The Compagnie des Aviateurs was originally part of the Compagnie des Aérostiers (Balloonist Company) and as such, it’s important that they get also get adequate treatment. Fortunately they do, as does Escadrille C74 (or Escadrille Franco/Belge as they were known throughout the war), and Escadrille d’Hydro-Avions, the only unit to be comprised of seaplanes.

Daily Chronology

This is one area that makes the book more comprehensive than other volumes on the subject. The author has added a detailed day-by-day account of the proceedings to give the reader a more complete picture of events. Where possible, we are supplied with details of the number of aircraft available, how many combat, reconnaissance and bombing missions were flown, and even the weather conditions at the time.

Biographies of Belgian Airmen

This self explanatory chapter lists the biographies of nearly 375 airmen. They are compiled in alphabetical order and images of the men involved are shown if available. This has been quite an undertaking in itself and the author is to be applauded for his dedicated research.

Colour Profiles

James Miller contributes 81 lovely colour profiles which show a huge variety of the aircraft flown. For example, those from the Sopwith stable come in the form of the Camel, Pup and 1 ½ Strutter. SPAD is represented by the VII, XI and XIII and the Nieuport by the 10, 11 and 23. The Breguet 14, Farman F40 Hanriot 11 and RE8 also make an appearance as does the FBA 1, MF11bis, and the unusual GN2, GN3, GN4 and GN5.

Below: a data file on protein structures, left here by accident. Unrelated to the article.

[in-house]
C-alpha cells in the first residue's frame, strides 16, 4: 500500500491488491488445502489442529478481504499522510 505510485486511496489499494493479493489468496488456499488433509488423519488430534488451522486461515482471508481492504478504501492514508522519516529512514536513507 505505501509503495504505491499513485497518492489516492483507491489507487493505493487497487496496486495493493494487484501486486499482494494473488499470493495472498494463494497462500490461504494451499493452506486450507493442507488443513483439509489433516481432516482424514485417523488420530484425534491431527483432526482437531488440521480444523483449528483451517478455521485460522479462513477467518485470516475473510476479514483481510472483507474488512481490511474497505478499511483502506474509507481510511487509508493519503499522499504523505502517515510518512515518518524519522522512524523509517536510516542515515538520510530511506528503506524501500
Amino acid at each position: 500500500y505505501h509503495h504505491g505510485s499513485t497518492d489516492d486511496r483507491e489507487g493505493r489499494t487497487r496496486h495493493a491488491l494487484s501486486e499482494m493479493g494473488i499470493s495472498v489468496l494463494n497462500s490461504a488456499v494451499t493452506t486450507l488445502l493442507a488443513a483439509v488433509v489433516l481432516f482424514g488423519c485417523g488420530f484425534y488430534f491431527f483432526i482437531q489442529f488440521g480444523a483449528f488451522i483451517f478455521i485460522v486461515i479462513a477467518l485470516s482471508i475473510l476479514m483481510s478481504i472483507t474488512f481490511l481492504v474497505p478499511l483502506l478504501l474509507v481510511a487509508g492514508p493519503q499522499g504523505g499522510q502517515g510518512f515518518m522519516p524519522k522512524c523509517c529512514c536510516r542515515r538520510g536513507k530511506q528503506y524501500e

Appendices

11 pages are devoted to this area and it’s divided up into 7 sections.

A table of organization is given for the Aviation Militaire that covers each Escadrille, its airfields, Commanding Officer, and type of aircraft used. A listing of confirmed and unconfirmed victories is an interesting reference for enthusiasts as well as a register of the most active pilots and observers. Naturally there is a record of casualties and losses from the Aviation Militaire and the book finishes with the all important bibliography.

The text is simple enough to follow although there are a few instances where one has to reread a passage to get the full meaning of what the author is trying to convey. There is no index at the back of the book but the logical layout does allow the reader to easily find general areas of interest without trolling through too many pages.

Throughout the publication are hundreds of photographs and illustrations. These are reproduced to a very good size and a great many will be new to all but the most fanatical enthusiast.

 

 

Conclusion

 

There are not many books in the English language that deal with the Belgian Air Service in World War One.

We got a tantalizing taste when Walter Pieters made a contribution in “Above Flanders’ Fields” and with this expanded work, a much more complete picture is formed.

As such it will become the standard reference on the subject and be of immense benefit to the researcher and enthusiast alike.

Thanks to Mark 1 Ltd for this review sample.


Review Copyright 2011 by Rob Baumgartner
This Page Created on 18 May, 2011
Last updated 18 May, 2011